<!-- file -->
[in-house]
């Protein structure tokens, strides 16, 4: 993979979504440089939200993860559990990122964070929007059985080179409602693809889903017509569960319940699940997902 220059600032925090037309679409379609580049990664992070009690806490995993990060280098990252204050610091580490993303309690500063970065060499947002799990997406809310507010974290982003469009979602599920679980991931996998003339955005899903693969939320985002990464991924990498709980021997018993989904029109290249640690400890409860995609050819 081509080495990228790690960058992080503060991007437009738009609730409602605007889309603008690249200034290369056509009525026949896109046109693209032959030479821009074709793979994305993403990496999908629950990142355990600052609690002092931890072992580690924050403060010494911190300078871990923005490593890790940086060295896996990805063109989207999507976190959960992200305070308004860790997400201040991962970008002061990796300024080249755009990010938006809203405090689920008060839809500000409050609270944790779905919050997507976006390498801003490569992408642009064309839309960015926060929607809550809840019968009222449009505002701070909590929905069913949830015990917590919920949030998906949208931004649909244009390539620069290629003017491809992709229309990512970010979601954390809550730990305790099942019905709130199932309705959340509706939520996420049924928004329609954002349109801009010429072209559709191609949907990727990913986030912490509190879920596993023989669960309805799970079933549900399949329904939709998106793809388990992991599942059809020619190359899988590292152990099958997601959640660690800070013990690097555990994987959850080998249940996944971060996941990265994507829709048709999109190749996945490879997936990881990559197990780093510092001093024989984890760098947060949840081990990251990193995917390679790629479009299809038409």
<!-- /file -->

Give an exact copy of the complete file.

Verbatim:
[in-house]
């Protein structure tokens, strides 16, 4: 993979979504440089939200993860559990990122964070929007059985080179409602693809889903017509569960319940699940997902 220059600032925090037309679409379609580049990664992070009690806490995993990060280098990252204050610091580490993303309690500063970065060499947002799990997406809310507010974290982003469009979602599920679980991931996998003339955005899903693969939320985002990464991924990498709980021997018993989904029109290249640690400890409860995609050819 081509080495990228790690960058992080503060991007437009738009609730409602605007889309603008690249200034290369056509009525026949896109046109693209032959030479821009074709793979994305993403990496999908629950990142355990600052609690002092931890072992580690924050403060010494911190300078871990923005490593890790940086060295896996990805063109989207999507976190959960992200305070308004860790997400201040991962970008002061990796300024080249755009990010938006809203405090689920008060839809500000409050609270944790779905919050997507976006390498801003490569992408642009064309839309960015926060929607809550809840019968009222449009505002701070909590929905069913949830015990917590919920949030998906949208931004649909244009390539620069290629003017491809992709229309990512970010979601954390809550730990305790099942019905709130199932309705959340509706939520996420049924928004329609954002349109801009010429072209559709191609949907990727990913986030912490509190879920596993023989669960309805799970079933549900399949329904939709998106793809388990992991599942059809020619190359899988590292152990099958997601959640660690800070013990690097555990994987959850080998249940996944971060996941990265994507829709048709999109190749996945490879997936990881990559197990780093510092001093024989984890760098947060949840081990990251990193995917390679790629479009299809038409």